One of my early photo-memories is as a young toddler standing in the front section of our black cab-buggy holding onto the metal hand railing under the windshield. The memory is so vivid because of the sensation pulsing through my being. A sensation like a state of shock or fear, although not for myself. We had just passed Mart Ramer’s lane and were almost at the corner where we would turn onto county road nine and into our driveway. My mom was sitting behind me on my right and my dad on the left.
I have often wondered what could have caused an emotion so powerful that I would still remember the exact moment and the place where I was standing decades later. Also, as an adult I realized that Mom’s position on my right placed her in the driver’s seat and I questioned the accuracy of the memory, because a woman wouldn’t typically drive the horse when her husband is along? I wondered if that was perhaps the moment my Dad had told my mom he had cancer? For years I suspected that was the scenario that had most likely occurred. Recently I stumbled upon the truth.
I had asked my mom about the Palm Sunday Tornado. She told how we were at Emma-Grossdaudy’s and she and Grossmommy had driven up to Wakarusa to visit my great aunts, Nora and Martha.”
“Did I go with you?” I asked.
“No, Dad wasn’t feeling well. He was tired because of the cancer and you and Eugene stayed with him at Grossdaudy’s house.”
“I remember it was eighty degrees which was unusual for April 11,” she continued. “I tied our horse, Nick, to a telephone pole behind Nora and Martha’s house. They had some more company that afternoon and Grossmommy and I went inside and visited with everyone. While we were visiting a storm blew in and we were all peering out the windows at the dark clouds rolling overhead.”
Once the storm blew over and the sky cleared Mom said she ventured outside. She noticed the hazy, pale, yellow sky the storm had left behind as she walked over to where Dick Metzler, Nora and Martha’s neighbor from across the street, was picking twigs out of his yard.
“It was a tornado,” Dick informed her. Wyatt is flat and a trailer park in Elkhart has been wiped out.”
Wyatt is a small town located ten miles southwest of Wakarusa and Elkhart is ten miles northeast. In shock Mom returned to Nora and Martha’s house.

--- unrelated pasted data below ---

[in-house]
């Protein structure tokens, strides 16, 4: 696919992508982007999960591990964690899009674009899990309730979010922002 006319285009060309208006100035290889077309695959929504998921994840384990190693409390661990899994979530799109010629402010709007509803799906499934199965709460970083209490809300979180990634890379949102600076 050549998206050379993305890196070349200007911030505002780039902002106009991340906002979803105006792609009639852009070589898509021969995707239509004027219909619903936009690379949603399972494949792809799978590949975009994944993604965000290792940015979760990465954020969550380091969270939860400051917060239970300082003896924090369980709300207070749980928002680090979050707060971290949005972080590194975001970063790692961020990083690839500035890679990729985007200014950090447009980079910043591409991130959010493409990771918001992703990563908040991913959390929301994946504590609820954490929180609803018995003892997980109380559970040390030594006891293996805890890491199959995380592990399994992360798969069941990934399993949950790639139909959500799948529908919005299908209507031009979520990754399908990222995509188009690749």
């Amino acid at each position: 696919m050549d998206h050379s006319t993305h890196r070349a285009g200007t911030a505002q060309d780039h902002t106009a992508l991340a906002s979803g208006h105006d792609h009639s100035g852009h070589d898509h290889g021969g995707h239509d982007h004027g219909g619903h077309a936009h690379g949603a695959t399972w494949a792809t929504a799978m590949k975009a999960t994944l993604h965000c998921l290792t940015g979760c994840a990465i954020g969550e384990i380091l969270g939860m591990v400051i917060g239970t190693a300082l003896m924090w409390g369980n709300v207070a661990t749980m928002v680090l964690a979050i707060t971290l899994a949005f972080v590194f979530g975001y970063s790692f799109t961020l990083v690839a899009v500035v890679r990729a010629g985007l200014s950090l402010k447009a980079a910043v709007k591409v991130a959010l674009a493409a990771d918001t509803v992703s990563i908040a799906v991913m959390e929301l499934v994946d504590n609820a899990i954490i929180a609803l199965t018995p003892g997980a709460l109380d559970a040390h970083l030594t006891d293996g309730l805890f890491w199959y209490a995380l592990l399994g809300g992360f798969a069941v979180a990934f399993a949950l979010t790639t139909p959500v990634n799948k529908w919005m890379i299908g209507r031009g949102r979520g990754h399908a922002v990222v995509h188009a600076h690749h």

The Old Order Mennonite Church does not allow many of the world’s technological conveniences. Therefore they did not have a radio or a television to hear the news and weather reports. The rest of the family was, as yet, oblivious about their narrow escape from the tornado.
Mom continued her story, “After returning to Nora and Martha’s house I told Grossmommy I was ready to go home. I untied Nick and on the way home I must have been subconsciously sticking my head out the buggy door to look behind us. I didn’t realize I was doing it until Grossmommy asked if everything was all right.”
Unable to voice her fears, Mom mumbled, “Everything’s fine.”
Shortly after Mom and Grossmommy returned, our family headed for home.
“We were almost at home,” Mom said. “When turned to your dad and blurted out, “There was a tornado and Wyatt is flat. Your dad looked at me in disbelief.”
“Why didn’t you say something earlier?” he asked.
“I didn’t think about it,” Mom responded.
“Mom, were you driving?” I asked.
“Oh, I don’t remember,” was her quick response, than she paused for a moment. “I probably was.” After another moment of reflection she reiterated, “I think I was driving, because I frequently did during those times. The cancer had already started to weaken your dad and I would drive so he could conserve his energy.”
I stared at my mom in disbelief. “I remember that moment! I was standing in the front end of the buggy, holding onto the railing when you told Dad that Wyatt was flat.”
That strange sensation was caused by the anxiety I sensed in their voices. I was only twenty months old in that Palm Sunday Tornado memory-photo. The entire memory was real; it was only cropped too closely within my memory and Mom’s story added the outlaying sections of the picture.
An overwhelming sensation of wowness! pulsed through my veins. Another memory confirmed. Another portion of my life, of my dad’s life substantiated.